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The connections shared among people tend to be fairly easy to classify: each person that passes through one’s life can be described as a stranger or an acquaintance, a friend or a family member, a confidant or a romantic partner. . . . Though the relationships themselves might not fit neatly into these discernible categories, we at least have the vocabulary to help us understand and describe the impact that other people have on our lives. It is not so easy, however, to catalog our connections to the objects, memories, and places that shape our experiences and mold our lives. Some inanimate possessions or locations pass through our lives without leaving the slightest impression; others become so entwined with our being that we cannot imagine our world without them. Such is the case for Rose Bazelet, the narrator and protagonist of Tatiana de Rosnay’s novel, The House I Loved. For Rose, her house is so much more than a place to live; it is an indelible part of her story and her soul, and she refuses to live a life apart from it.

The House I Loved Book Review

Between the years of 1853 and 1870, Emperor Napoléon III of France commissioned a vast public works program directed by the prefect of the Seine,  Georges-Eugène Haussmann. Known as Haussmann’s Renovation of Paris, this project included the demolition of many of Paris’s medieval neighborhoods, the construction of wide avenues and parks, and the annexation of several surrounding suburbs. The project would eventually result in a beautified and modernized city, but Haussman’s plans were met with vehement opposition from those whose lives and homes would be overturned in the destruction of the only Paris they had ever known.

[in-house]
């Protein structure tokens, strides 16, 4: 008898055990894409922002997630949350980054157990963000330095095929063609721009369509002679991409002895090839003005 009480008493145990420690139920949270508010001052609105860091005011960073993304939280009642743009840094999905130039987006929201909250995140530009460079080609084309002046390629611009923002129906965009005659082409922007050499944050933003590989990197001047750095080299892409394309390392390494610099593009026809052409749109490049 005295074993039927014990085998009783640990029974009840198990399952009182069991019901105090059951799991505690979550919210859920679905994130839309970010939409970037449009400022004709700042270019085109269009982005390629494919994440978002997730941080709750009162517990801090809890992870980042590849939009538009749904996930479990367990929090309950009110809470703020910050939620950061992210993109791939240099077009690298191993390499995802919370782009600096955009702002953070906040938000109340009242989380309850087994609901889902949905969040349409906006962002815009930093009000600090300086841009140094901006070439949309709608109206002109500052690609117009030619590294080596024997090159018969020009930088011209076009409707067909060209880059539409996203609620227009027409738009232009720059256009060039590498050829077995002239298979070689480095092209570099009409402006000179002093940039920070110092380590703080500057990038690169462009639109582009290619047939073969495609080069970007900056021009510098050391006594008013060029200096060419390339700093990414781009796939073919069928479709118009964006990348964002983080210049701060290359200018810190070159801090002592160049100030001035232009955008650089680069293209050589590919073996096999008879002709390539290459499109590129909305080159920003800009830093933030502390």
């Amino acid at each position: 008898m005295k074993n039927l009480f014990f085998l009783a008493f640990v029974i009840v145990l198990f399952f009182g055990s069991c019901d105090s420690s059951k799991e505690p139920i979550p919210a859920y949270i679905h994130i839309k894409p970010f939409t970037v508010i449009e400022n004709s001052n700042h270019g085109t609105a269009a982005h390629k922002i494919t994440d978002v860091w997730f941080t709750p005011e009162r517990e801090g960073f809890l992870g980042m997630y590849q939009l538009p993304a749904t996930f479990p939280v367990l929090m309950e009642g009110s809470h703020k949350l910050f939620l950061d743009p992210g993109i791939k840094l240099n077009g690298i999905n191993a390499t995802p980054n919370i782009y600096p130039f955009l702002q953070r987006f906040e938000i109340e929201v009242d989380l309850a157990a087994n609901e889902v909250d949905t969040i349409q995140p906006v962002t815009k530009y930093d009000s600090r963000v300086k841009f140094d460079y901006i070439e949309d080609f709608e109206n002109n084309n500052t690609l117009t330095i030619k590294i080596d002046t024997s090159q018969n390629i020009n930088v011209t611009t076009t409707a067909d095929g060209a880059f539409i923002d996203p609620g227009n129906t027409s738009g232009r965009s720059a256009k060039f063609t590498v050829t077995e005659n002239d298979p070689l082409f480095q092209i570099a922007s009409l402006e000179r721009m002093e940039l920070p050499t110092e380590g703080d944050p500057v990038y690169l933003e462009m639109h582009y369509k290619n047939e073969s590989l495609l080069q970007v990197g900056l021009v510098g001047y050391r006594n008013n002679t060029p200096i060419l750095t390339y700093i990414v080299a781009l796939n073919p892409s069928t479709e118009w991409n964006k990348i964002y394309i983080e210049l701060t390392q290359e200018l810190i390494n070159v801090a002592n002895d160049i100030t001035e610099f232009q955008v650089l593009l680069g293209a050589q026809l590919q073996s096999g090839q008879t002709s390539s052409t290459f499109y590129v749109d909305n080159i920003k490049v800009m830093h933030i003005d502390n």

In de Rosnay’s fictional account of this historical event, Rose Bazelet is among Haussman’s fiercest opponents. Rose has spent all of her married life in her house on rue Childebert, and she is horrified to learn that Haussman’s plans for the city include the destruction of her beloved neighborhood. Unwilling to part with the house she loves – the house that has been in her husband’s family for generations – Rose confines herself to the house’s basement. As she awaits the impending destruction, Rose passes her time by writing letters to her deceased husband, Armand, recounting memories from their lives together, and telling him all that has happened to her and to Paris in the decade since his death. Rose’s letters serve as her last confession, and just as her cherished city is being demolished to make way for something new, Rose’s soul is stripped of all its defenses, exposing the secrets and suppressed emotions that have haunted her for years.

Paris in the 1860s: Boulebard de Strasbourg and Porte Saint-Martin
Paris in the 1860s: Boulevard de Strasbourg and Porte Saint-Martin

Several years ago I was gifted a copy of Tatiana de Rosnay’s bestselling novel Sarah’s Key, and I fell in love, with both the story and with de Rosnay’s writing. I couldn’t wait to read de Rosnay’s subsequent novel, A Secret Kept, but was sorely disappointed. So I entered into reading The House I Loved not knowing quite what to expected: another favorite, or a second disappointment? What I discovered was something in between. The epistolary format worked beautifully for this book, and Rose’s narration felt authentic and intimate. The portraits she paints of her city and her fellow Parisians are vivid and captivating, and I enjoyed learning about this historic period through the eyes of one so profoundly impacted by its events. However, I found the character of Rose to be arrogant, judgmental, and superficial, which prevented me from fully sympathizing with her plight. I also found the story to be a bit too simplistic; for someone who has lived a life such a Rose’s, I would have expected more plot. Instead, The House I Loved has the feel of bloated short story – a beautifully written story, yes, but lacking the content to fill an entire novel. I commend de Rosnay for bringing to life this unique period in Paris’s history, but felt this book had the potential to be so much more.

My Book Rating: 3.5 out of 5 stars.

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